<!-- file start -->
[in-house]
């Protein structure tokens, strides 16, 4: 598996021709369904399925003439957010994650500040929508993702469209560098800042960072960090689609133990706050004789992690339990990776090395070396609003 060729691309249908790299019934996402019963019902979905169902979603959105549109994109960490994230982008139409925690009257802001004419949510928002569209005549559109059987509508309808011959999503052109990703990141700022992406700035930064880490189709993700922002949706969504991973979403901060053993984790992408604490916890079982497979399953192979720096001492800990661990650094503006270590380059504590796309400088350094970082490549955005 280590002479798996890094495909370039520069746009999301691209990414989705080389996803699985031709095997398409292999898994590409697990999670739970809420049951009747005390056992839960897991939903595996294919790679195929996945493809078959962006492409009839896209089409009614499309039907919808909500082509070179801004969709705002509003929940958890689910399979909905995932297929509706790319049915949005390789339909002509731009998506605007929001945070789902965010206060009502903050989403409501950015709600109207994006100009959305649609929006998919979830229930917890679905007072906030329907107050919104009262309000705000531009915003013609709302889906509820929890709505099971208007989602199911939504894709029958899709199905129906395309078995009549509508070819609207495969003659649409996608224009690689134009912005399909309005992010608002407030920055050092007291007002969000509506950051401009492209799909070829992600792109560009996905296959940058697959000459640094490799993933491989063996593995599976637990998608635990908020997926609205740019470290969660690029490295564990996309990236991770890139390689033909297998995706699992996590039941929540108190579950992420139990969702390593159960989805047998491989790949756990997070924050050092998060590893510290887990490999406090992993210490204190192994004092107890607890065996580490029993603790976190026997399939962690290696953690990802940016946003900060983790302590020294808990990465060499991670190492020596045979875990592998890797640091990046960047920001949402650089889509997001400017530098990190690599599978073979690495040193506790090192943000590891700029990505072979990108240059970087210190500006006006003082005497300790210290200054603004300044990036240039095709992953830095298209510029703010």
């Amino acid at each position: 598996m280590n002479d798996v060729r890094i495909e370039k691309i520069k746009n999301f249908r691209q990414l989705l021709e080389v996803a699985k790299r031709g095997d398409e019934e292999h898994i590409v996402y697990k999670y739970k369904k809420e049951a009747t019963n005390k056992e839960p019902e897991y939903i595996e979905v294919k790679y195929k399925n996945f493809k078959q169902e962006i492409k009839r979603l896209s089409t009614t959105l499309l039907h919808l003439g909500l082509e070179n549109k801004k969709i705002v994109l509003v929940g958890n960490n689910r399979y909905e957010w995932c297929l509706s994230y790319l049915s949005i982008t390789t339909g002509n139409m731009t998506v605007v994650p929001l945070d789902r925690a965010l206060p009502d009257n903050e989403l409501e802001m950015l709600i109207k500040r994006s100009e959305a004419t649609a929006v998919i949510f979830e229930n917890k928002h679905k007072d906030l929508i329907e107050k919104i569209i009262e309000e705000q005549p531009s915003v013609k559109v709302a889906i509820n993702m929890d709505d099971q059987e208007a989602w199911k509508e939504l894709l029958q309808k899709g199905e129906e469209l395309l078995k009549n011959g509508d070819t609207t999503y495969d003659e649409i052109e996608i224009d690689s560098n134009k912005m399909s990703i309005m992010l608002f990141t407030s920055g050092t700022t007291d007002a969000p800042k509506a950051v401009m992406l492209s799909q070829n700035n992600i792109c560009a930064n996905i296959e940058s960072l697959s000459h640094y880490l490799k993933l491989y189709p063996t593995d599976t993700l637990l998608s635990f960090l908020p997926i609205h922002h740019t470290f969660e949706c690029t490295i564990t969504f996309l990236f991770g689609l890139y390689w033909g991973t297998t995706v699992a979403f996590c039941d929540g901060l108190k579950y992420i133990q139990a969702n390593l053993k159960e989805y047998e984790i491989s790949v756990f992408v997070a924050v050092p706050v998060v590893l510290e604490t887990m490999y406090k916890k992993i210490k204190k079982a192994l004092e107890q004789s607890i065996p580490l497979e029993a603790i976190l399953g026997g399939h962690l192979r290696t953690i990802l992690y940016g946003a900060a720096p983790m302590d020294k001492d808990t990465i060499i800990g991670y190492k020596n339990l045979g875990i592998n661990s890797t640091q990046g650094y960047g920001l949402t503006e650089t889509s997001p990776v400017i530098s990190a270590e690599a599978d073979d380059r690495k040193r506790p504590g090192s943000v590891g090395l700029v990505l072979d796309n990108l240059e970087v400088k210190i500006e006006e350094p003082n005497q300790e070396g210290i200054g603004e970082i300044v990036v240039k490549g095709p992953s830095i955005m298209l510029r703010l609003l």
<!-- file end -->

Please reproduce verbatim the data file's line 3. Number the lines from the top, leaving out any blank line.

């Amino acid at each position: 598996m280590n002479d798996v060729r890094i495909e370039k691309i520069k746009n999301f249908r691209q990414l989705l021709e080389v996803a699985k790299r031709g095997d398409e019934e292999h898994i590409v996402y697990k999670y739970k369904k809420e049951a009747t019963n005390k056992e839960p019902e897991y939903i595996e979905v294919k790679y195929k399925n996945f493809k078959q169902e962006i492409k009839r979603l896209s089409t009614t959105l499309l039907h919808l003439g909500l082509e070179n549109k801004k969709i705002v994109l509003v929940g958890n960490n689910r399979y909905e957010w995932c297929l509706s994230y790319l049915s949005i982008t390789t339909g002509n139409m731009t998506v605007v994650p929001l945070d789902r925690a965010l206060p009502d009257n903050e989403l409501e802001m950015l709600i109207k500040r994006s100009e959305a004419t649609a929006v998919i949510f979830e229930n917890k928002h679905k007072d906030l929508i329907e107050k919104i569209i009262e309000e705000q005549p531009s915003v013609k559109v709302a889906i509820n993702m929890d709505d099971q059987e208007a989602w199911k509508e939504l894709l029958q309808k899709g199905e129906e469209l395309l078995k009549n011959g509508d070819t609207t999503y495969d003659e649409i052109e996608i224009d690689s560098n134009k912005m399909s990703i309005m992010l608002f990141t407030s920055g050092t700022t007291d007002a969000p800042k509506a950051v401009m992406l492209s799909q070829n700035n992600i792109c560009a930064n996905i296959e940058s960072l697959s000459h640094y880490l490799k993933l491989y189709p063996t593995d599976t993700l637990l998608s635990f960090l908020p997926i609205h922002h740019t470290f969660e949706c690029t490295i564990t969504f996309l990236f991770g689609l890139y390689w033909g991973t297998t995706v699992a979403f996590c039941d929540g901060l108190k579950y992420i133990q139990a969702n390593l053993k159960e989805y047998e984790i491989s790949v756990f992408v997070a924050v050092p706050v998060v590893l510290e604490t887990m490999y406090k916890k992993i210490k204190k079982a192994l004092e107890q004789s607890i065996p580490l497979e029993a603790i976190l399953g026997g399939h962690l192979r290696t953690i990802l992690y940016g946003a900060a720096p983790m302590d020294k001492d808990t990465i060499i800990g991670y190492k020596n339990l045979g875990i592998n661990s890797t640091q990046g650094y960047g920001l949402t503006e650089t889509s997001p990776v400017i530098s990190a270590e690599a599978d073979d380059r690495k040193r506790p504590g090192s943000v590891g090395l700029v990505l072979d796309n990108l240059e970087v400088k210190i500006e006006e350094p003082n005497q300790e070396g210290i200054g603004e970082i300044v990036v240039k490549g095709p992953s830095i955005m298209l510029r703010l609003l």